As shown in FIGS. 1 and 2, the quad flat pack comprises an integrated circuit chip 11, having a square shape in top plan view, mounted in a cavity in the center of a plastic or ceramic substrate 12, contact pads 13 each comprising a multiplicity of contacts extend rectilinearly along each side of the integrated circuit chip 11 on the top surface of the substrate 12. The contacts of each contact pad are connected to selected circuit points in the integrated circuit defined in the integrated circuit chip 11 by conductors mounted in the substrate 12. The contacts of the contact pads 13 are severally connected to rigid electrical leads 15 extending in four directions outwardly from the four sides of the quad flat pack. Contact pads 14 containing contacts connected to individual circuit points in the integrate circuit are also provided on the top surface of the substrate outside of the contact pads 13. The contact pads 14 are for making connection to the integrated circuit for testing purposes. Typically, such testing will be performed by a fixture which makes connection to the contacts of the contact pads 14. The I/O leads, instead of extending linearly away from the package as shown in FIG. 1, may be S-shaped rigid conductors providing a direct connection to a printed circuit board on which the quad pack is mounted as shown in FIG. 3. In either case, the length of each side of the quad flat pack at the inboard side of the I/O conductors 15 is typically 1.2 inches.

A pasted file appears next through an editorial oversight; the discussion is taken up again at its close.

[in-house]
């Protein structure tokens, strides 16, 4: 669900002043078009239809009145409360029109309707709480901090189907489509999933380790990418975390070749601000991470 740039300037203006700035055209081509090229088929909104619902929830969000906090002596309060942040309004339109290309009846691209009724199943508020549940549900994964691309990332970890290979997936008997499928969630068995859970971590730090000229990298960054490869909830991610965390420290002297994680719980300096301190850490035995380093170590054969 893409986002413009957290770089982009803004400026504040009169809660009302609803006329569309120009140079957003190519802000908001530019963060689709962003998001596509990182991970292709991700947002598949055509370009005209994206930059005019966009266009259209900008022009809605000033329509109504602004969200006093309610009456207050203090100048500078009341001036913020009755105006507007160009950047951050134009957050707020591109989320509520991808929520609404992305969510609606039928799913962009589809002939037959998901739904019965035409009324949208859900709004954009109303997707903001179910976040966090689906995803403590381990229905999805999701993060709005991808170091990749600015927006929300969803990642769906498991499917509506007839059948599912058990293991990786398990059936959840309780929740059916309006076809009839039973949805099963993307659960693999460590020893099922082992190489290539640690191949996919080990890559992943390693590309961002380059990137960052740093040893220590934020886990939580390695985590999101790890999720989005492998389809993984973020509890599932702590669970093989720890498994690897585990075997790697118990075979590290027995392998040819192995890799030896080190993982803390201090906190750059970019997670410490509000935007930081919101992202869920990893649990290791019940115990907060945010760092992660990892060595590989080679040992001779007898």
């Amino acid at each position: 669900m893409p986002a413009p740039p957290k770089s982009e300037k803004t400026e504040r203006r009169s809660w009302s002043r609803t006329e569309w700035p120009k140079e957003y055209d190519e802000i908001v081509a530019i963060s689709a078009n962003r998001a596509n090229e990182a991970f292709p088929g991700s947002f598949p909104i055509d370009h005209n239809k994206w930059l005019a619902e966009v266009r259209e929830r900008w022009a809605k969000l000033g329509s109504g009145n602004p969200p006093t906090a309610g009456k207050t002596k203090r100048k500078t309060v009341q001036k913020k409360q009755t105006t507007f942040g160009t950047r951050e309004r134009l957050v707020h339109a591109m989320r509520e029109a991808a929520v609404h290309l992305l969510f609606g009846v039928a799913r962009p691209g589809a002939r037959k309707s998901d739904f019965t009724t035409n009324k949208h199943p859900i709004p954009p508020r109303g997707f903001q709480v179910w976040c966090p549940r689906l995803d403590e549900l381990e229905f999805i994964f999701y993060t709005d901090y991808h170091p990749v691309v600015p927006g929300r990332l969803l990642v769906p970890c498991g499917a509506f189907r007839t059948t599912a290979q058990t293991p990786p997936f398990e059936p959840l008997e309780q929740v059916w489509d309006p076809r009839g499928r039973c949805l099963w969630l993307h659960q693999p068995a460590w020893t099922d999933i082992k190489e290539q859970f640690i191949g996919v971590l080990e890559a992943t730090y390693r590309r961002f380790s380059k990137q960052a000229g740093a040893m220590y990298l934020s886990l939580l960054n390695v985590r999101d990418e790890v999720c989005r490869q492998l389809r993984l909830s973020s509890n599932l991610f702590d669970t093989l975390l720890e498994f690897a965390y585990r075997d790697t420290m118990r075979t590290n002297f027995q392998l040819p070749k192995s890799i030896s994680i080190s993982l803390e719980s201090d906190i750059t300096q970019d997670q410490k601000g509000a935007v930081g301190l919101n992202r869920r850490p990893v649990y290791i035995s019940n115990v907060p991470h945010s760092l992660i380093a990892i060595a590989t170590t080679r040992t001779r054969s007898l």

In accordance with the invention, after the integrated circuit has been tested by means of the contact pads 14, the outer portions of the quad pack including the leads 15 and portions of the substrate 12 containing the contact pads 14 are sawed off leaving the structure shown in FIG. 4 comprising the substrate reduced in size, the integrated circuit chip 11, and the four linear contact pads 13 extending on each side of the integrated circuit chip 11. As shown in FIG. 4, the outboard portions of the substrate are cut off just outside of the contact pads 13. The package structure shown in FIG. 4 will have its plan view dimensions reduced to about 0.8 inches. As shown in FIGS. 5 and 6, the conductors formed on flexible circuits 19 are severally connected by soldering to the individual contacts of the contact pads 13. The conductors formed on the flexible circuits thus serve as the I/O conductors for the integrated circuit package. Because the connections to the bond pads are provided by means of flexible circuits, the pitch of the I/O conductors can be substantially reduced. The flexible circuits as shown in FIGS. 7 and 8 each comprise an insulating flexible film sheet 21, which may be polyimide. On the bottom surface of the film sheet, conducting leads 17 are formed in a parallel arrangement extending across the film sheet 21 and projecting beyond each edge of the sheet of film 21. The film sheet 21 has a thickness of about 0.002 inches ranging from 0.0015 to 0.0025 inches. The conducting leads 17, which are defined on the sheet by a photoetching process in the preferred embodiment, are in the form of flat strips 0.006 inches wide placed on 0.012 inch centers thus leaving a space 0.006 inches wide between the conductors and are about 0.0014 inches thick. To provide the structure of the conductors extending beyond the edges of the insulating film sheet the conductors may be formed on the insulation film sheet and the edge of the film sheet cut away. As described above, the conductor pitch provided in the preferred embodiment is 0.012 inches, but through the use of flexible circuits to make the connection to the contact pad 13, the I/O conductor pitch can be reduced to substantially less than 0.01 inches. On the opposite side of the insulating film sheet 21, a conducting sheet 23, also about 0.0014 inches thick, is provided to function as a ground plane for the conductors 17. The use of the ground plane in the form of the conducting sheet 23 controls the impedance of the conductors 17 and reduces the electrical noise induced in and carried by the conductor 17.